providing a positive pressure toner applicator having a toning surface in fluid communication with a recording medium to apply toner to said medium, a cross member spaced apart from said toning surface, and a vise means, connected to said cross member, for providing a variable clamping force to said recording medium, said vise means including an elastic bladder;
applying a clamping force to said recording medium by pneumatically expanding said bladder so as to squeeze said medium between said applicator and said vise means, preventing movement of said recording medium; and
passing dispersant through said applicator under high pressure.
19. The method as recited in claim 18 further including the step of releasing said clamping force sufficiently so that said medium can be freely moved across said toning surface to allow toning of a latent image.
20. The method as recited in claim 19 wherein said releasing step includes deflating said bladder to position said recording medium at a predetermined distance from said toner applicator.
The present invention pertains to the field of color printing. Specifically, the present invention pertains to an electrostatic color printer or copier.
Electrostatic printers and copiers commonly use an electrostatic writing head to form a latent image of electrical charges onto a recording medium such as a flexible paper web. The paper web carrying the latent image is then directed to a liquid toning applicator which deposits oppositely charged toner particles onto the paper web, thereby developing the latent image.
Generally, there are two designs for liquid toning applicators: vacuum-type or pressure-type. The vacuum-type applicators employ a liquid pump to draw toner from a reservoir into and through one or more channels located in the face of the applicator to come into contact with the flexible paper web. The web's flexibility serves to seal the face of the applicator thus permitting the pump to create a vacuum in the channels. The vacuum draws toner into and through the channels. The outlet of the toner pump returns the spent toner to the reservoir. In this manner, a continuous recirculation of the toner occurs.
Despite the inherent advantage of leak protection, suction-type applicators have limited application. These applicators are plagued by slow toning speeds that result from the paper web coming into contact with the toner only in small channels. The channels must be very small to prevent the paper web from being pulled down into them. As the speed of the web passing over the applicator is increased, additional channels are required which leads to increased sliding friction, a phenomena sought to be avoided. Moreover, narrow channels require a greater vacuum to maintain toner flow. They also increase sliding friction by adding to the downward force on the paper web. In addition, this design is unsuitable for creating pictorial images.
The speed and image quality limitations of vacuum-type applicators brought about the first pressure-type toning applicator, in which a wetted roller is rotated against the latent image bearing sheet. A scraper blade removes the excess spent toner from the roller prior to re-wetting with toner and again contacting the image. This method provides uniform toning as well as very low sliding friction. The toner cascading down the scraper blade flows in an unconstrained or uncontained manner and has to be collected with a full width funnel or gutter, similar to collecting rainwater by a roof gutter. This gutter is hard to clean by simple rinsing compared to the small vacuum slits of the previous art.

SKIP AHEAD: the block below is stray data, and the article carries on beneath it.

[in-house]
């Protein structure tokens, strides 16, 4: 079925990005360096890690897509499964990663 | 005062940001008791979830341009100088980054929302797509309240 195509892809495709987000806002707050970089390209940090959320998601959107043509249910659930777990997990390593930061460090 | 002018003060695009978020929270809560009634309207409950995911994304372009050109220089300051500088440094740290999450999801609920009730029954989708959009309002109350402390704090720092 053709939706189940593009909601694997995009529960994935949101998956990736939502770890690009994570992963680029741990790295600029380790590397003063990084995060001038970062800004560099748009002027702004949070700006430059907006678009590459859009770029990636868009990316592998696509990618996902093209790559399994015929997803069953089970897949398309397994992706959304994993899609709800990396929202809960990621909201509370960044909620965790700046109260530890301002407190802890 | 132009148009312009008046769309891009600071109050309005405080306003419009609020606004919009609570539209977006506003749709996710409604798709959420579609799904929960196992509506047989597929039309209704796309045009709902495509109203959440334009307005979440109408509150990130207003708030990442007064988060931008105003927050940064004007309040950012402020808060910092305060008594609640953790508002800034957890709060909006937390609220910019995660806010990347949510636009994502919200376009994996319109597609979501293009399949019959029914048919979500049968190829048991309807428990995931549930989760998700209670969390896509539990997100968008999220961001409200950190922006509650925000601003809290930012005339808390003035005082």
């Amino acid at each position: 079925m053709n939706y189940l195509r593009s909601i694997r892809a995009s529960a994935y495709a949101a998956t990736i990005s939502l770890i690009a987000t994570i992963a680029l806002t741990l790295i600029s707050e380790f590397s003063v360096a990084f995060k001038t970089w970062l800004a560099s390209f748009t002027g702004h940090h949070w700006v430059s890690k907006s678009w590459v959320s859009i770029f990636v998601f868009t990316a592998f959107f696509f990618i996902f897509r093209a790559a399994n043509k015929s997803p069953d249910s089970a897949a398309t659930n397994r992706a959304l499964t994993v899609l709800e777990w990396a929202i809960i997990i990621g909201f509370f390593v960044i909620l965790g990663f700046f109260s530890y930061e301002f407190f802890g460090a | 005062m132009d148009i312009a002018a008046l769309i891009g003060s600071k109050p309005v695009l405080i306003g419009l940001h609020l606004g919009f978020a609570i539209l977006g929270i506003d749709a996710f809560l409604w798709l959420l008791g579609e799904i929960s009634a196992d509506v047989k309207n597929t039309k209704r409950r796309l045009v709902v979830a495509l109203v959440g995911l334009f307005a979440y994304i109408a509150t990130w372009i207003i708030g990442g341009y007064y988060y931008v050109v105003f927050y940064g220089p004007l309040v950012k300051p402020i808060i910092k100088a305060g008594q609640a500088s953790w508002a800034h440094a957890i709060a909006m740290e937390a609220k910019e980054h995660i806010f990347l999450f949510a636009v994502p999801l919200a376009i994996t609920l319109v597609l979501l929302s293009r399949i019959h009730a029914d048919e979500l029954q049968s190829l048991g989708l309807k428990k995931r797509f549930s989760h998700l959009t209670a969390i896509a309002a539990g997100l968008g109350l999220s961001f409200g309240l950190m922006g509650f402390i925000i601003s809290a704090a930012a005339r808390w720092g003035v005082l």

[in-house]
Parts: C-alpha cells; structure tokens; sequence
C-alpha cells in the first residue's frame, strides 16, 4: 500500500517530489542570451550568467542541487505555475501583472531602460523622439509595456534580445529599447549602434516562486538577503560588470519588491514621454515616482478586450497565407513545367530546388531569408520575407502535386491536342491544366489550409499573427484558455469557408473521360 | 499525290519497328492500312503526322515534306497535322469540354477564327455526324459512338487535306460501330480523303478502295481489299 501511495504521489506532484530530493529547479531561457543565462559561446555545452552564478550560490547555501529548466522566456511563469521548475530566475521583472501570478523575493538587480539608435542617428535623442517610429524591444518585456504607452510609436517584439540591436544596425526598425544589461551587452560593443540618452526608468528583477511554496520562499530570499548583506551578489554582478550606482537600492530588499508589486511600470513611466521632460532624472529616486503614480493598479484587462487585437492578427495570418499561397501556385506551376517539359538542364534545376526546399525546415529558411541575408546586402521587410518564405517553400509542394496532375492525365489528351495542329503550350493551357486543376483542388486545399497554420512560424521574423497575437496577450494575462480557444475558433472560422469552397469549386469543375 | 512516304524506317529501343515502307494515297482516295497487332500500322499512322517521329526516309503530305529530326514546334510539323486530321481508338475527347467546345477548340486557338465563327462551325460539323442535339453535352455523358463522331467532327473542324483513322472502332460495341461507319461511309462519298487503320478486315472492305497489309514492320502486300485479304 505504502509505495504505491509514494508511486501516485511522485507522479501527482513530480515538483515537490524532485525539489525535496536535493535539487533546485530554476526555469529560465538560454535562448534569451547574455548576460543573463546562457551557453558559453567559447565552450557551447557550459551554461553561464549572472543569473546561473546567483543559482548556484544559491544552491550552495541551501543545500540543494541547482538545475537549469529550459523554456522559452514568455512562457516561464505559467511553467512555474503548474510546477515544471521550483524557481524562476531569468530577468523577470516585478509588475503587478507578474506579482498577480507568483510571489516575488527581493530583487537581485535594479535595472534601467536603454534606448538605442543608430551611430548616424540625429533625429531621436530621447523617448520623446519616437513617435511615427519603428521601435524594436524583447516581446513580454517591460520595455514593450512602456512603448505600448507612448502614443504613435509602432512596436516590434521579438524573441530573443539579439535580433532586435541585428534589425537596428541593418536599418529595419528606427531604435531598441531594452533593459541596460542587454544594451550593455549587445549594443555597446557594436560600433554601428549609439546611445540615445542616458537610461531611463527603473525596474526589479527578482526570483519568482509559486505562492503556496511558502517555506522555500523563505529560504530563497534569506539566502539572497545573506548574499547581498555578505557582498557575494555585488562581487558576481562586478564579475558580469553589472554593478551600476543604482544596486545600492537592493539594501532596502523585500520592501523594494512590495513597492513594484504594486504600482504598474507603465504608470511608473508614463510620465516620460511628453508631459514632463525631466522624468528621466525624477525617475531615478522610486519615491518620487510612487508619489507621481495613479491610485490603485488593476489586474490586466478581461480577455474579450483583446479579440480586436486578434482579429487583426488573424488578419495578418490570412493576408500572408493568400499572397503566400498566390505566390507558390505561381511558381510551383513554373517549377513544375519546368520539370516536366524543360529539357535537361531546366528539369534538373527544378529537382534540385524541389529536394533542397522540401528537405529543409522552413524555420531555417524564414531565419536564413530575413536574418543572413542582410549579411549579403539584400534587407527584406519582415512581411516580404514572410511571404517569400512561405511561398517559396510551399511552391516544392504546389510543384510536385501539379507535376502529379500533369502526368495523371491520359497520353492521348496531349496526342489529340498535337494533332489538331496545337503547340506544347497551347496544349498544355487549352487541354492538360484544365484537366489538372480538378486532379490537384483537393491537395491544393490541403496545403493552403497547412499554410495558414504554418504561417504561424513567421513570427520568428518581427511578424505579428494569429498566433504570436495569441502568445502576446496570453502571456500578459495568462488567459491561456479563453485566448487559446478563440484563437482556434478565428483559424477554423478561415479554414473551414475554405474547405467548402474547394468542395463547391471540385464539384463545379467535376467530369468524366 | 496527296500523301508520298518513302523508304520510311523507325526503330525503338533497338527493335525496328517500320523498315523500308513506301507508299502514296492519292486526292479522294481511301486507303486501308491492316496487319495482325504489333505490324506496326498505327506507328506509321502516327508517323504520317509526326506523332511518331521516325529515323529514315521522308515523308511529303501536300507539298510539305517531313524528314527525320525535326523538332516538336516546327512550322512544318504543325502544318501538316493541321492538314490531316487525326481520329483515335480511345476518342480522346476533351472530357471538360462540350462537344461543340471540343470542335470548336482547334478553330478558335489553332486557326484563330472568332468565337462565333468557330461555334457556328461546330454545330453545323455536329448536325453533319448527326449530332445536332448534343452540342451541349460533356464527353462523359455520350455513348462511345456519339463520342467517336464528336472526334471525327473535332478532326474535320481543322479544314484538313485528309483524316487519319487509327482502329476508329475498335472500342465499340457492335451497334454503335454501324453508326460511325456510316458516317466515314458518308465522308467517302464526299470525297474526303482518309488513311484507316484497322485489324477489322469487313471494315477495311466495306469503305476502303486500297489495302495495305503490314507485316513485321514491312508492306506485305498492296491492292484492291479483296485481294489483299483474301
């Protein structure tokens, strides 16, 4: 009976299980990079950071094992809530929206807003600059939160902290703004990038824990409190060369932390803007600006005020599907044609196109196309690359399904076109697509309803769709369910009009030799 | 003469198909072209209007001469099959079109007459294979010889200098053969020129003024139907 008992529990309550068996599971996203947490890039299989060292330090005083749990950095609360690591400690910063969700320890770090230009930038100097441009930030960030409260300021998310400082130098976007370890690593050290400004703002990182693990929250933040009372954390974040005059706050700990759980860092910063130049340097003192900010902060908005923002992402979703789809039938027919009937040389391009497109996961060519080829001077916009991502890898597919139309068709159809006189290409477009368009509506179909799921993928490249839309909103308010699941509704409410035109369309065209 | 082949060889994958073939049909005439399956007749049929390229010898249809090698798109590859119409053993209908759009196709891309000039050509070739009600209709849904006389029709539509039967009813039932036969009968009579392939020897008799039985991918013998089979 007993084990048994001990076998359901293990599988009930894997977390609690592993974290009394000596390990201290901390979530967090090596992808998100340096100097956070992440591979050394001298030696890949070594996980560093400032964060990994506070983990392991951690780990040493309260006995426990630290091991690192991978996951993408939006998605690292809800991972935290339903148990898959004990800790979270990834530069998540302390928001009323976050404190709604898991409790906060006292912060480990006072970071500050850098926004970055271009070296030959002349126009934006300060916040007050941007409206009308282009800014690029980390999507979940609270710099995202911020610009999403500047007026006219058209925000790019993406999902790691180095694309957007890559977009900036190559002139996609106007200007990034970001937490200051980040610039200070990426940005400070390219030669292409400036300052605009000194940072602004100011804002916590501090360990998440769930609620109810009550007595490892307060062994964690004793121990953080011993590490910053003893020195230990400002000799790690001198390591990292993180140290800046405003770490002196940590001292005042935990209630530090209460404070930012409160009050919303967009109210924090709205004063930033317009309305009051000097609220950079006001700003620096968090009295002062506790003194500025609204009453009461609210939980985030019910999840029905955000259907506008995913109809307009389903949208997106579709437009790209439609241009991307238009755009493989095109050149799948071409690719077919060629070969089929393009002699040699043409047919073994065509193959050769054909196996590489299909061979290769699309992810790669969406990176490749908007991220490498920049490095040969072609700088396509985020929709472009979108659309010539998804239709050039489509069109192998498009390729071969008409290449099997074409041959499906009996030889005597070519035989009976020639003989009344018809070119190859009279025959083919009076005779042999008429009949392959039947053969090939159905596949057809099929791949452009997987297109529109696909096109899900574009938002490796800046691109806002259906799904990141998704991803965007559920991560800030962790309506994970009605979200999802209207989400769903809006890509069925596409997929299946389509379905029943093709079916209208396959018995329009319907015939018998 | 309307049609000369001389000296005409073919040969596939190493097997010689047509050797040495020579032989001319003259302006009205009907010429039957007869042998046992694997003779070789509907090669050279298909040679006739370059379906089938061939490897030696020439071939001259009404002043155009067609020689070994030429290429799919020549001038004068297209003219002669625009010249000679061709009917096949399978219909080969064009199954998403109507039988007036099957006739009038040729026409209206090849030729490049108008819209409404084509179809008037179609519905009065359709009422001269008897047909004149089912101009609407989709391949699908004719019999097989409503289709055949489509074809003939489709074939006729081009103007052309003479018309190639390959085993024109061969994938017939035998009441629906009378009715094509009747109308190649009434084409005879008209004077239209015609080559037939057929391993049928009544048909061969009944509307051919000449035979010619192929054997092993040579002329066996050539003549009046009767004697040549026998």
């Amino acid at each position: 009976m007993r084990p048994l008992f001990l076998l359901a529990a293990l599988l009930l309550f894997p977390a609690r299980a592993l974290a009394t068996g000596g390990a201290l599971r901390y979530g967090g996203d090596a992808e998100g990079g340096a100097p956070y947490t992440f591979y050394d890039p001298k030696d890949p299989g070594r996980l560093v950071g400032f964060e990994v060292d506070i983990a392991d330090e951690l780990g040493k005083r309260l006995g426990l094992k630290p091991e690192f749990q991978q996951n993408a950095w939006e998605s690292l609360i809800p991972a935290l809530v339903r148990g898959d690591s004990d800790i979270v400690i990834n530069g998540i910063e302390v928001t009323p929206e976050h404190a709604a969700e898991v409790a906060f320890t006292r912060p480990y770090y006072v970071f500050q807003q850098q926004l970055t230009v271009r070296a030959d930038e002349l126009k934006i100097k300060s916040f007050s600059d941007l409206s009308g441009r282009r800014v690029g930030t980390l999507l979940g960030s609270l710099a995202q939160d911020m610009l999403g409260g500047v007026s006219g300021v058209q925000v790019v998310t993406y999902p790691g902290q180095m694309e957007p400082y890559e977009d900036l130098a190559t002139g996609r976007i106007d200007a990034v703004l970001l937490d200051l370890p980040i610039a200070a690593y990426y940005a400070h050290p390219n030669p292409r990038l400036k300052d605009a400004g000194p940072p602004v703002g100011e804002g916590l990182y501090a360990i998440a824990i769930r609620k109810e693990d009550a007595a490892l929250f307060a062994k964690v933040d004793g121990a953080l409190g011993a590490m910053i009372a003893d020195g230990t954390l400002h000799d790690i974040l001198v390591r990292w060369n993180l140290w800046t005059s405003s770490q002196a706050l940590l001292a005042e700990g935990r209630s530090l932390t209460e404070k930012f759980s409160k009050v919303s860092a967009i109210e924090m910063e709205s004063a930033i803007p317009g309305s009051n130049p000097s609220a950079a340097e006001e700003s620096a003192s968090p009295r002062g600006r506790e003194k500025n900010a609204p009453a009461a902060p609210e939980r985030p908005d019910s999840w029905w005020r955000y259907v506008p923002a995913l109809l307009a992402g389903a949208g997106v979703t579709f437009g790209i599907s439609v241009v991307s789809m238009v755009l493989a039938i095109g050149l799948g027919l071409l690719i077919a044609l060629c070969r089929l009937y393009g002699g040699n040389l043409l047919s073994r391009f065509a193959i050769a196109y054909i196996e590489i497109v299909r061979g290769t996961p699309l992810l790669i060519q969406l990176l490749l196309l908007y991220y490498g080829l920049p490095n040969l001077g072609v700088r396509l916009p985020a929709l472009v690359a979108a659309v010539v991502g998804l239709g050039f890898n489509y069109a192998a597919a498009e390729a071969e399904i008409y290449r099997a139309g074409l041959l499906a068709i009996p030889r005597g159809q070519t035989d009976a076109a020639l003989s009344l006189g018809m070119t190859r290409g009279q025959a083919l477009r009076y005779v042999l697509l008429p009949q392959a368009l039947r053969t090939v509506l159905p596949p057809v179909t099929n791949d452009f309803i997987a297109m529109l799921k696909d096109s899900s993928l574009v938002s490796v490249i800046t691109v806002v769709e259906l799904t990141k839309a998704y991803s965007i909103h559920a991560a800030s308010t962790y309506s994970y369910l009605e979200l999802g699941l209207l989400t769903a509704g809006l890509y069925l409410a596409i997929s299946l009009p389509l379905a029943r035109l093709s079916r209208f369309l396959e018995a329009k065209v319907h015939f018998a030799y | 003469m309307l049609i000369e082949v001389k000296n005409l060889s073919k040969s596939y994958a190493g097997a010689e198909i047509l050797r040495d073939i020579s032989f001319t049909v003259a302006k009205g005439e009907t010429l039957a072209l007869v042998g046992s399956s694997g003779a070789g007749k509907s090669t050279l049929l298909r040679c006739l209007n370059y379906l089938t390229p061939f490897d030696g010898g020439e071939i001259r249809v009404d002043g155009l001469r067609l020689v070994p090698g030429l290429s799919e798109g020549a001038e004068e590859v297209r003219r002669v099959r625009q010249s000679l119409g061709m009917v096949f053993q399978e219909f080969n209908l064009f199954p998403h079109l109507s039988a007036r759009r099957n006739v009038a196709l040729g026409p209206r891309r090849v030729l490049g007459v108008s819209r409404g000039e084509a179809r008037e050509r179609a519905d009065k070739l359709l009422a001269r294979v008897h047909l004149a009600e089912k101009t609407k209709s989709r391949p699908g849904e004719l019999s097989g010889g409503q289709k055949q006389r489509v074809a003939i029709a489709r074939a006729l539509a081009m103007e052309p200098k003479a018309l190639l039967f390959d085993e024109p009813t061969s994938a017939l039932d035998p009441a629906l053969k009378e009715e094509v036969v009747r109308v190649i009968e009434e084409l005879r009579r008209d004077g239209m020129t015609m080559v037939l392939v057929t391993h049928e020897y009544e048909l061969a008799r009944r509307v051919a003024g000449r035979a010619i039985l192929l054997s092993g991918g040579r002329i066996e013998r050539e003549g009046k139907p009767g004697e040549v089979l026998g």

The small slits of the vacuum system can be scoured by simply passing clean fluid through them at high speed. With the roller system, running clear fluid through the toning system can effect cleaning but it is very slow, in fact, too slow to permit a single applicator to be used for multiple colors. Thus, with prior art toning methods, both vacuum and pressure, it is not possible to achieve high quality and high toning speed in a cleanable toning system. Therefore, it is not possible to achieve the cost advantages of a single applicator design in a high speed, high quality printer. This fact led to the development of another type of pressure toning system, namely the positive air-pressure design. This new design permits high quality and speed in a readily cleanable system.
The positive air-pressure system, described in U.S. Pat. No. 5,268,721 to Day, assigned to the assignee of the present invention, uses pressurized air to confine the toner rather than suction. This permits the toner to be pumped through the channels of an applicator rather than drawn through by suction. The web is not drawn tightly against the face of the applicator and high friction is avoided. Furthermore, the toner flow is totally contained and high speed cleaning is possible in contrast to the open-flow of the roller system. Since there is no suction, the channels facing the web can be arbitrarily large and this permits high speed toning as well.
As disclosed in U.S. Pat. No. 5,268,721 a pressurized air channel completely surrounds the wet area of the applicator. The fact that the air pressure is higher than the fluid pressure assures that toner cannot escape against the higher air pressure. In the prior vacuum system, ambient or room air pressure is higher than the liquid pressure and leakage is prevented. Since the toner is confined in the positive air-pressure applicator, no funnel or gutter is needed and high speed cleaning is possible. A planar backing member behind the paper web, i.e. on the other side of the web, is used to keep the web flat against the applicator face.